By: Chad Hyatt
Reflection—v.19, ‘treasured all these words and pondered them in her heart’
The strange thing about authentic hope is that it begins to take root in our hearts out of circumstances that we might dismiss as hopeless. What keeps me going when I want to give up is our little community. For me, Mercy has become a tiny reflection of the light that all our churches could be in beleaguered times like these. No, no I’m not saying it’s because we’ve somehow got it all together—far from it. We’re messy and broken and sinful. But though we are beset by a lack of shelter and the poverty of the most basic resources, and our best attempts to care for one another are never enough—and on the coldest, wettest nights they are not even close to enough—still it is in our community that I find hope. I find it in the tenderness we express for one another, in our listening ears and hearts. I find it in our hearty laughter and silly dancing, the easy smiles that come from knowing one another and having been through joys and sorrows together. I even find it in our deepest wounds and most hurtful conflicts, as we confess our sins to one another. In all of this, I see and feel and know love—a love divine and eternal. And it’s because of that love, even in our poverty and brokenness, that I find hope. I imagine it wasn’t so different in a Bethlehem barn all those years ago.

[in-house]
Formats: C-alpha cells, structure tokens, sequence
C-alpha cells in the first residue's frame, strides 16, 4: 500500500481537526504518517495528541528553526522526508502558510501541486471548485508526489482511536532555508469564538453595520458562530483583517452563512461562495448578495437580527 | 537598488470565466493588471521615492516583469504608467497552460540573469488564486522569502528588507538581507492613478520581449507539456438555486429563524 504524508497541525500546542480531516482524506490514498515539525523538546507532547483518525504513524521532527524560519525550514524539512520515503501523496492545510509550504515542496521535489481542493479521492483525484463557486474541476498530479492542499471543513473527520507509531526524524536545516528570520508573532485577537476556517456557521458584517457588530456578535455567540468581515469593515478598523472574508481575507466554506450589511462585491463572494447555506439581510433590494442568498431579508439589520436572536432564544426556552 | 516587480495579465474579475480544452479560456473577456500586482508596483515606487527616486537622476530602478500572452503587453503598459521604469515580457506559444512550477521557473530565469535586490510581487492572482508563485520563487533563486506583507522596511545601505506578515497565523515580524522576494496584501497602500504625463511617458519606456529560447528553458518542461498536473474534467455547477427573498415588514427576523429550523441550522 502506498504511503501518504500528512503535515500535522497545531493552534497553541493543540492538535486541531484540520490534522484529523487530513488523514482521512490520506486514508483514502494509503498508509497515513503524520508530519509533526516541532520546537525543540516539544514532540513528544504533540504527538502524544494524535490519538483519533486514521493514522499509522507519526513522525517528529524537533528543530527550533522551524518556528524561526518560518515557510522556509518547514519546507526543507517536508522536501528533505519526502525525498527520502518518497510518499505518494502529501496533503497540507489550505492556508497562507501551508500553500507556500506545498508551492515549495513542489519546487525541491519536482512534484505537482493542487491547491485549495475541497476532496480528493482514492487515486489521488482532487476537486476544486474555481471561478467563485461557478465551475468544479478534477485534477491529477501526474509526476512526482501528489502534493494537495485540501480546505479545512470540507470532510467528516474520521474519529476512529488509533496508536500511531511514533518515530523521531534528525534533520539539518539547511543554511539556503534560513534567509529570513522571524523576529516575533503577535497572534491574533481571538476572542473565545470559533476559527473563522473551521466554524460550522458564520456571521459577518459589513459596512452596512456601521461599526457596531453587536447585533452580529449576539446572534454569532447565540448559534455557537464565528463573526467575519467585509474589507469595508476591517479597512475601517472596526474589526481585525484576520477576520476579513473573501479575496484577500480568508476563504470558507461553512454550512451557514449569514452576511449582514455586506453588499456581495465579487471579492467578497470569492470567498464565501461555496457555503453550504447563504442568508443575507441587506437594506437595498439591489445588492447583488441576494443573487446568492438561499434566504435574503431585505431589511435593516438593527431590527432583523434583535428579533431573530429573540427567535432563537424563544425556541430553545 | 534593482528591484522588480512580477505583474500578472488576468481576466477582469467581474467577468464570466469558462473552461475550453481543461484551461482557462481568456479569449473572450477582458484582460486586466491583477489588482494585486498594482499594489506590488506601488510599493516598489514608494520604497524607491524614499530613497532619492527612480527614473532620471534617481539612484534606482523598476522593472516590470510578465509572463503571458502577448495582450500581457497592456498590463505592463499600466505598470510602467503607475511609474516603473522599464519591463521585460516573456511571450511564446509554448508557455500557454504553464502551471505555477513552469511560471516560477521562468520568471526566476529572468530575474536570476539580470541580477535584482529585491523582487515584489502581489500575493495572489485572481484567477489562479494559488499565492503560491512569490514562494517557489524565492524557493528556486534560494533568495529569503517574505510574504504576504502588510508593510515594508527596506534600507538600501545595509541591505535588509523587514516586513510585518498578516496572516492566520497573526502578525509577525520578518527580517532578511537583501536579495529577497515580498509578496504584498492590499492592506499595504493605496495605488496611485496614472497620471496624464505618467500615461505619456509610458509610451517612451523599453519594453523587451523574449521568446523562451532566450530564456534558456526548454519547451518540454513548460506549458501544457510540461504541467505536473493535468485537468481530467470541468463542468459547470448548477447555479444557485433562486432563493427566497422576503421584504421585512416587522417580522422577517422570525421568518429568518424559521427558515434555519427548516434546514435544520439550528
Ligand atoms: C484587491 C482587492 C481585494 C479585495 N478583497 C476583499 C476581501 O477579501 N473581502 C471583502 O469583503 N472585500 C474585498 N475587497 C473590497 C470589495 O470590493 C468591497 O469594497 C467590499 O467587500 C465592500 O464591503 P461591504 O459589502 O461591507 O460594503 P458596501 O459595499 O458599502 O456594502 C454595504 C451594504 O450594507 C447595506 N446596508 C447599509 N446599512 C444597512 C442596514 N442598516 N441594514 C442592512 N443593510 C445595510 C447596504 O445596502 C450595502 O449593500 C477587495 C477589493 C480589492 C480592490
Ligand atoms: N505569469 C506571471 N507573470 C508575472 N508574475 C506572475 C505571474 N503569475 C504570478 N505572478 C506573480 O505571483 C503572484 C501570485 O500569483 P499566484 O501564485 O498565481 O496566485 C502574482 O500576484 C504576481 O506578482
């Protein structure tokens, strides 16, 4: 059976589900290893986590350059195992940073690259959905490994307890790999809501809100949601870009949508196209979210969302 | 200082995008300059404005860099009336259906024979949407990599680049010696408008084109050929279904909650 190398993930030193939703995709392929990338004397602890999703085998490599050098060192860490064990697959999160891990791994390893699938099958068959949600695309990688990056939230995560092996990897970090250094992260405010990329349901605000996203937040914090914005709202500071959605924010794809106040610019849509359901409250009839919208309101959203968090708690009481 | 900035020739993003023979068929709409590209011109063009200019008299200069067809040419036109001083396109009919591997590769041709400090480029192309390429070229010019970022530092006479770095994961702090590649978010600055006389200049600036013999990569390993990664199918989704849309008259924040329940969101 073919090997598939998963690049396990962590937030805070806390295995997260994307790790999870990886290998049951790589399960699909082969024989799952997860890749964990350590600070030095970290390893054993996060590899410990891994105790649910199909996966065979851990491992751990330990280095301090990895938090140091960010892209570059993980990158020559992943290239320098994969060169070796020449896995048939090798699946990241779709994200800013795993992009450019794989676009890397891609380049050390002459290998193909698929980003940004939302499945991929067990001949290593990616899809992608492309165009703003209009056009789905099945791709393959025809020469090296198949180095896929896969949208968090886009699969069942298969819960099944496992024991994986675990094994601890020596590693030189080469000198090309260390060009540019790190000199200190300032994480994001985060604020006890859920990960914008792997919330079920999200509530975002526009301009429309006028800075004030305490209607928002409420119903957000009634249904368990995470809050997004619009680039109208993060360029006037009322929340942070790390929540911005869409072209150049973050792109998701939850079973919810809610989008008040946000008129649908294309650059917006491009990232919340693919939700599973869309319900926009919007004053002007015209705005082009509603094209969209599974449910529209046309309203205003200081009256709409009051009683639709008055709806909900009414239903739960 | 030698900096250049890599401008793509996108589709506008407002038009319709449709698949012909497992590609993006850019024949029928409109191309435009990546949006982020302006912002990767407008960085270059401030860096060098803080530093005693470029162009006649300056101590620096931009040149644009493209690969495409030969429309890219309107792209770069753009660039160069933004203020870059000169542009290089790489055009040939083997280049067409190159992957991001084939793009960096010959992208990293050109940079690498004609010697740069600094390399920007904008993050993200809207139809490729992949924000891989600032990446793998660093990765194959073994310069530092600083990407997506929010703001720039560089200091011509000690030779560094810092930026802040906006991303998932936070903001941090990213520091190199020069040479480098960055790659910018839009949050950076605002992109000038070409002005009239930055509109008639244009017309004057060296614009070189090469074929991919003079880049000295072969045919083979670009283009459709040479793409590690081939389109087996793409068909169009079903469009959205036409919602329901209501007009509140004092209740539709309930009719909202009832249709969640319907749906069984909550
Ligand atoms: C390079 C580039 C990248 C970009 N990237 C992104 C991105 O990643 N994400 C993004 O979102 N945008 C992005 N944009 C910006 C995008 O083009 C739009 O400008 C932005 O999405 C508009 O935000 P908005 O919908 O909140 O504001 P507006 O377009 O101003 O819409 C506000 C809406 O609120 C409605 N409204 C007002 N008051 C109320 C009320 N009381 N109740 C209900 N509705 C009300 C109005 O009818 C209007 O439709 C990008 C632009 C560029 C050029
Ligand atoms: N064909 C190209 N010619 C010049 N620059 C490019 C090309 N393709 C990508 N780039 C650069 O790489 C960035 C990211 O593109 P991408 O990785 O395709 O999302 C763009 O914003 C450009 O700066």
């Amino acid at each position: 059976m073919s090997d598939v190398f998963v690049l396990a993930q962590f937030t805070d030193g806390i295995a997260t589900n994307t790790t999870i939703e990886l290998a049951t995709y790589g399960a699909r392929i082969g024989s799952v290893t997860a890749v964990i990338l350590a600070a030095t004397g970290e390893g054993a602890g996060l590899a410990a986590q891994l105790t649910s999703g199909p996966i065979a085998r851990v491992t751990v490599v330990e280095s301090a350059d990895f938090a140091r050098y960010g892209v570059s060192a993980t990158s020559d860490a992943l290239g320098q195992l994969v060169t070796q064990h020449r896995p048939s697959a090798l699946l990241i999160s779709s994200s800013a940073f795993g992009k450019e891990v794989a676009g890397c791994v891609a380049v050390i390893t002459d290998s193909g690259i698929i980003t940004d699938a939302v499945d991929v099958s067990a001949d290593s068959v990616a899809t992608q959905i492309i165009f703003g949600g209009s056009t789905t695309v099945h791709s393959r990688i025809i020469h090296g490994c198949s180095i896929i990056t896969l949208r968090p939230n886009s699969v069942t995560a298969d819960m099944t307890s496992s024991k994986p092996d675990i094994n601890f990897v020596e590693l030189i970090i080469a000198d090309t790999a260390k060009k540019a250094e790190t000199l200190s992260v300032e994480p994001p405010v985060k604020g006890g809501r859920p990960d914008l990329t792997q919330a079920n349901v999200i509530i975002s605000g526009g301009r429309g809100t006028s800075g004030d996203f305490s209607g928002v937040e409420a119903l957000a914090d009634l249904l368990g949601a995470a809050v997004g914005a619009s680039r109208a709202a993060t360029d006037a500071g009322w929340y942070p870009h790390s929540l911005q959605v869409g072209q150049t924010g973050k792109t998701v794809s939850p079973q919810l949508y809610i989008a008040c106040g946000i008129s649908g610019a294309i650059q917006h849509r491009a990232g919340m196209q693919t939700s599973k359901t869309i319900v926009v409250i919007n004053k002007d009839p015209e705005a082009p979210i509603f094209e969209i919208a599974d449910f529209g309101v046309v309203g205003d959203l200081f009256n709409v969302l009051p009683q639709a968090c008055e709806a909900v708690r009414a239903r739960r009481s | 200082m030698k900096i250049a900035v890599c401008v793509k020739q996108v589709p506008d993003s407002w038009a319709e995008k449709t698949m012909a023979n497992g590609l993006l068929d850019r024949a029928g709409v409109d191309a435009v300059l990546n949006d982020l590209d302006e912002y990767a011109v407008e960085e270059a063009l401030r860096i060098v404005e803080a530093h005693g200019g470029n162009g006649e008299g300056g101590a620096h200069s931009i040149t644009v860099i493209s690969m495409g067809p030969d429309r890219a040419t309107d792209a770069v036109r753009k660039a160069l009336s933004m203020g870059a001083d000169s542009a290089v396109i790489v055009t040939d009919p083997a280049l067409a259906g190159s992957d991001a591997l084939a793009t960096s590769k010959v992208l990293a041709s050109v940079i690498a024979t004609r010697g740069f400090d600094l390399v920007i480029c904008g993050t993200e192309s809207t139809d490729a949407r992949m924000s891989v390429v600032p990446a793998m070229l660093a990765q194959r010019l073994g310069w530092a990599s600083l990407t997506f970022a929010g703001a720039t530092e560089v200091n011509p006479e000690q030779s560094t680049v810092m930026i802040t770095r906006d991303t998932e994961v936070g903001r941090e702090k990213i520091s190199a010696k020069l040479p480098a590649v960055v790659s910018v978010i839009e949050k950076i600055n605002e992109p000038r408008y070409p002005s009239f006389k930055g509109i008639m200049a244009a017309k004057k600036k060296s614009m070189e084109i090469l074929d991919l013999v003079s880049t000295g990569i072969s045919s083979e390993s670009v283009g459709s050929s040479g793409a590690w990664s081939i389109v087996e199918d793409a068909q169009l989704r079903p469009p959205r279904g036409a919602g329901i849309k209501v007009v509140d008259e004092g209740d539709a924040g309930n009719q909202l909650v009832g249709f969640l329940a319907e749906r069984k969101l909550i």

Prayer: God of little communities and great love, you give us hope in hopelessness.